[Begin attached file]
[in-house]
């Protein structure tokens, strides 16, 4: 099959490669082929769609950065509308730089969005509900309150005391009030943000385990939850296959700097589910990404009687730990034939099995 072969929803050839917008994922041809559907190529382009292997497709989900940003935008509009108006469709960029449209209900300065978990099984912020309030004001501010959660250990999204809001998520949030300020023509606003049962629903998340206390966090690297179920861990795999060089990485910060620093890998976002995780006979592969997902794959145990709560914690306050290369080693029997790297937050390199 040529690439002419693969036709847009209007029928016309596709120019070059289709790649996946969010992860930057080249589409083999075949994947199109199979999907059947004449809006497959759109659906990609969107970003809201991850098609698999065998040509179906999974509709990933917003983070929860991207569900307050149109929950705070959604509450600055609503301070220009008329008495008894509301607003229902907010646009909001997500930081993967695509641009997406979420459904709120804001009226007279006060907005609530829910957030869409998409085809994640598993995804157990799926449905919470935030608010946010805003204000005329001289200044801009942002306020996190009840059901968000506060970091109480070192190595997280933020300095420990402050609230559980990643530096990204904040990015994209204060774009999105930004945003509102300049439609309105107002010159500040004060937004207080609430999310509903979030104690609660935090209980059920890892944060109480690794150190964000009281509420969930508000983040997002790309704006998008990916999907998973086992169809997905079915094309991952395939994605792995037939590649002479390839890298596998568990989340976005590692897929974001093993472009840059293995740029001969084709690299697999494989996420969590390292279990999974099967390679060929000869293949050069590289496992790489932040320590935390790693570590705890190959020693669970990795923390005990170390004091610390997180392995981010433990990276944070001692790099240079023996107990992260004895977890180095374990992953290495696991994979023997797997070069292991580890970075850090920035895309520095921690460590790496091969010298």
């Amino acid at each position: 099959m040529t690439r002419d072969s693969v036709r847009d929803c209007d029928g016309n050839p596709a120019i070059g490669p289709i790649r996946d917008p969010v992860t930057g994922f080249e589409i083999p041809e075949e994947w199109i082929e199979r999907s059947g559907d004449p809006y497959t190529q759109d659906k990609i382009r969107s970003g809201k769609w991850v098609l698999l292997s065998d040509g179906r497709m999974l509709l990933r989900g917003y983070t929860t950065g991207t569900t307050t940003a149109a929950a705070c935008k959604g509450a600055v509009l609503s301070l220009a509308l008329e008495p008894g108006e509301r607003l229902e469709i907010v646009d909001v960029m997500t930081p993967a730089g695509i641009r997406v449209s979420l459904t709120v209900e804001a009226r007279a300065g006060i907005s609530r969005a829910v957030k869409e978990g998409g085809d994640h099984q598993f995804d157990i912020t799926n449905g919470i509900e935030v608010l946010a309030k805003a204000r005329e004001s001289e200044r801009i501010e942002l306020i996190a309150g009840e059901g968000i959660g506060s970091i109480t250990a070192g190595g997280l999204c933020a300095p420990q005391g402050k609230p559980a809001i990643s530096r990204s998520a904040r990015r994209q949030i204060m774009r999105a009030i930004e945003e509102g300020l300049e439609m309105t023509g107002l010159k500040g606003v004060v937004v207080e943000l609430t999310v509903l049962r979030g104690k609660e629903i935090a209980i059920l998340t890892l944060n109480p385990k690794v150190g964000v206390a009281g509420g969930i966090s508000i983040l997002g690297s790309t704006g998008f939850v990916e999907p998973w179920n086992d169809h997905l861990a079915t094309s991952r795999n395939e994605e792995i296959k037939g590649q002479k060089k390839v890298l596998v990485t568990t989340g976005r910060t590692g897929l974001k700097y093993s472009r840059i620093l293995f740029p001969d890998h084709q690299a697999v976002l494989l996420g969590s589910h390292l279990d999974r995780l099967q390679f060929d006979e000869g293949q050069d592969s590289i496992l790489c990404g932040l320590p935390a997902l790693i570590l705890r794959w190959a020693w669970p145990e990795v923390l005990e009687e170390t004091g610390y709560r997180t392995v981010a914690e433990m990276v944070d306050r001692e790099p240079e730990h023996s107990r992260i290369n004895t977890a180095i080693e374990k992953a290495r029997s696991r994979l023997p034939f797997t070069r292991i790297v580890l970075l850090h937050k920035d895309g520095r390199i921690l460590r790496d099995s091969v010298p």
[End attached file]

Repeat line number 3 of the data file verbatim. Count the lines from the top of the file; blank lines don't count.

């Amino acid at each position: 099959m040529t690439r002419d072969s693969v036709r847009d929803c209007d029928g016309n050839p596709a120019i070059g490669p289709i790649r996946d917008p969010v992860t930057g994922f080249e589409i083999p041809e075949e994947w199109i082929e199979r999907s059947g559907d004449p809006y497959t190529q759109d659906k990609i382009r969107s970003g809201k769609w991850v098609l698999l292997s065998d040509g179906r497709m999974l509709l990933r989900g917003y983070t929860t950065g991207t569900t307050t940003a149109a929950a705070c935008k959604g509450a600055v509009l609503s301070l220009a509308l008329e008495p008894g108006e509301r607003l229902e469709i907010v646009d909001v960029m997500t930081p993967a730089g695509i641009r997406v449209s979420l459904t709120v209900e804001a009226r007279a300065g006060i907005s609530r969005a829910v957030k869409e978990g998409g085809d994640h099984q598993f995804d157990i912020t799926n449905g919470i509900e935030v608010l946010a309030k805003a204000r005329e004001s001289e200044r801009i501010e942002l306020i996190a309150g009840e059901g968000i959660g506060s970091i109480t250990a070192g190595g997280l999204c933020a300095p420990q005391g402050k609230p559980a809001i990643s530096r990204s998520a904040r990015r994209q949030i204060m774009r999105a009030i930004e945003e509102g300020l300049e439609m309105t023509g107002l010159k500040g606003v004060v937004v207080e943000l609430t999310v509903l049962r979030g104690k609660e629903i935090a209980i059920l998340t890892l944060n109480p385990k690794v150190g964000v206390a009281g509420g969930i966090s508000i983040l997002g690297s790309t704006g998008f939850v990916e999907p998973w179920n086992d169809h997905l861990a079915t094309s991952r795999n395939e994605e792995i296959k037939g590649q002479k060089k390839v890298l596998v990485t568990t989340g976005r910060t590692g897929l974001k700097y093993s472009r840059i620093l293995f740029p001969d890998h084709q690299a697999v976002l494989l996420g969590s589910h390292l279990d999974r995780l099967q390679f060929d006979e000869g293949q050069d592969s590289i496992l790489c990404g932040l320590p935390a997902l790693i570590l705890r794959w190959a020693w669970p145990e990795v923390l005990e009687e170390t004091g610390y709560r997180t392995v981010a914690e433990m990276v944070d306050r001692e790099p240079e730990h023996s107990r992260i290369n004895t977890a180095i080693e374990k992953a290495r029997s696991r994979l023997p034939f797997t070069r292991i790297v580890l970075l850090h937050k920035d895309g520095r390199i921690l460590r790496d099995s091969v010298p």